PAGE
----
Yokohama - Eddie Jones insisted his England side's focus would remain intact after they booked their place in next week's World Cup final by dethroning champions and "gods of rugby" New Zealand in superb style.
England were physically and tactically superior in a 19-7 semi-final win in Yokohama on Saturday that saw them to just their eighth victory over the All Blacks in 42 Tests dating back to 1905.
Jones, in charge of his native Australia when they lost the 2003 World Cup final to England, became England coach following their embarrassing first-round exit on home soil at the last edition four years ago.
Right from the start of his Red Rose reign, Jones was adamant England could be crowned champions in Japan.
Asked if England risked being carried away by a rare win over the All Blacks, Jones told reporters: "We've got the right focus.
"We set out four years ago, right from our very first meeting at Pennyhill Park (England's training base southwest of London) to be the best team in the world.
"We're not the best team in the world. We've got an opportunity to play in a game when we can prove we are and that's the only thing we're concerned with."
But he underlined England's achievement in inflicting the All Blacks' first defeat in 19 World Cup matches following their shock 2007 quarter-final loss to France, by saying: "New Zealand are the gods of rugby.
"We had to take it to them and we wanted to show we could take it to them and put them on the back foot as much as we could."
England did take the game by the scruff of the neck from the start, Manu Tuilagi crossing for a converted try with fewer than two minutes on the clock.
And recalled flyhalf George Ford then landed four penalties after a knock to Owen Farrell, moved to inside centre, meant the England captain could not continue as goal-kicker.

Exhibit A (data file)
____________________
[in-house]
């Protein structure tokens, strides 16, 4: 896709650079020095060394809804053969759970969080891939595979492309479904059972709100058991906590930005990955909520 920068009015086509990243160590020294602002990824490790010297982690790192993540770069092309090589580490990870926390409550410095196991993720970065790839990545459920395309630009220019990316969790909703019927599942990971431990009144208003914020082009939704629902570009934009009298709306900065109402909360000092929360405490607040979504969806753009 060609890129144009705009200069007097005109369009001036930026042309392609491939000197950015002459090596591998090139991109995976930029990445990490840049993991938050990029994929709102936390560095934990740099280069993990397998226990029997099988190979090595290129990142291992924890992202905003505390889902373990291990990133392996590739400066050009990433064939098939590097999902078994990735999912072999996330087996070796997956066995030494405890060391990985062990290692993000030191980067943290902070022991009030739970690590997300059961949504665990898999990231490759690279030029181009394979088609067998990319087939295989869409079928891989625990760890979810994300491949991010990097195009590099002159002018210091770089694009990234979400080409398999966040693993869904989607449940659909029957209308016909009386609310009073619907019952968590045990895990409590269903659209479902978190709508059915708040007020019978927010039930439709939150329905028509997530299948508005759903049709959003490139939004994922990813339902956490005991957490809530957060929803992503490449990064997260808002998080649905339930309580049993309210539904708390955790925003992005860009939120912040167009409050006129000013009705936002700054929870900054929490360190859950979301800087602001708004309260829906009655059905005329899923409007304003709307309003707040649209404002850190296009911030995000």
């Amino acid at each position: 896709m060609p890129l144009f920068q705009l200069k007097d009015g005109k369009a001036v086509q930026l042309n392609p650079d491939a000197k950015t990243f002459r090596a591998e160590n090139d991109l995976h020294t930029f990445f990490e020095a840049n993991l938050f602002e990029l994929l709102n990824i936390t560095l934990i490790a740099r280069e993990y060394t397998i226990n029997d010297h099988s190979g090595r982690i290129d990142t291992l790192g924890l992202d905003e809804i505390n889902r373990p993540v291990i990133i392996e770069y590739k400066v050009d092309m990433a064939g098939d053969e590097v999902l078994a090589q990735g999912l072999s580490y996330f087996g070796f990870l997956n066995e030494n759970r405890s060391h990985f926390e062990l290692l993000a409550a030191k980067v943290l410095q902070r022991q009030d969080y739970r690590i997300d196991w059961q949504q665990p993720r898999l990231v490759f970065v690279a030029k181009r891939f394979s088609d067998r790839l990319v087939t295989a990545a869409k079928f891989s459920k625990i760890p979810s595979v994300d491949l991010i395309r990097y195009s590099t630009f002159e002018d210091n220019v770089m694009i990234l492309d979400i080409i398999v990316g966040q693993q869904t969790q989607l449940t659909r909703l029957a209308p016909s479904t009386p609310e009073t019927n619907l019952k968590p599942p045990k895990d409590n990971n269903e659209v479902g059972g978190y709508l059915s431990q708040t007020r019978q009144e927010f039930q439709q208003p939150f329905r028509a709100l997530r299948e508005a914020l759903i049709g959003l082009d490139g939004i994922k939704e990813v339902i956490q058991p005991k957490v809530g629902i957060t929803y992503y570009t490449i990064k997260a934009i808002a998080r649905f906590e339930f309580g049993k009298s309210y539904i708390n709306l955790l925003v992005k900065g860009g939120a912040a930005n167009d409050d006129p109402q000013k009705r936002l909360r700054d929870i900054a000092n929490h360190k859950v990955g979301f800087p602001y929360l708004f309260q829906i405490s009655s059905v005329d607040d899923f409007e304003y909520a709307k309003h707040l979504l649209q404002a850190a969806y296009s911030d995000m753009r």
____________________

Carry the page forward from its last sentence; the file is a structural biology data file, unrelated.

Jones, who during the 2003 World Cup masterminded the Wallabies' semi-final win over New Zealand, said: "We picked our finishing XV first, that's always the most crucial area when you play New Zealand.
"They did a super job for us and closed the game out."
England signalled their determination before kick-off by forming an inverted V to confront the All Blacks' pre-match haka challenge.
"We didn't just want to stand there and let them come at us," said Farrell. "We wanted to keep a respectful distance but we didn't want to let then come at us."
New Zealand cut the lead to 13-7 when Ardie Savea crossed for a converted try in the 57th minute following England hooker Jamie George's overthrown line-out.
But England, with the often fiery Farrell in charge, kept their composure.
"When they scored points today we were the calmest we've been under the posts," Farrell insisted.
England will now face the winners of Sunday's match between South Africa and Wales in the final, with Jones jokingly saying he was looking forward to them playing out a draw that meant they would be forced into draining extra-time.
But, on a more serious note, he said: "We know we can play better next week and we will have to play better next week."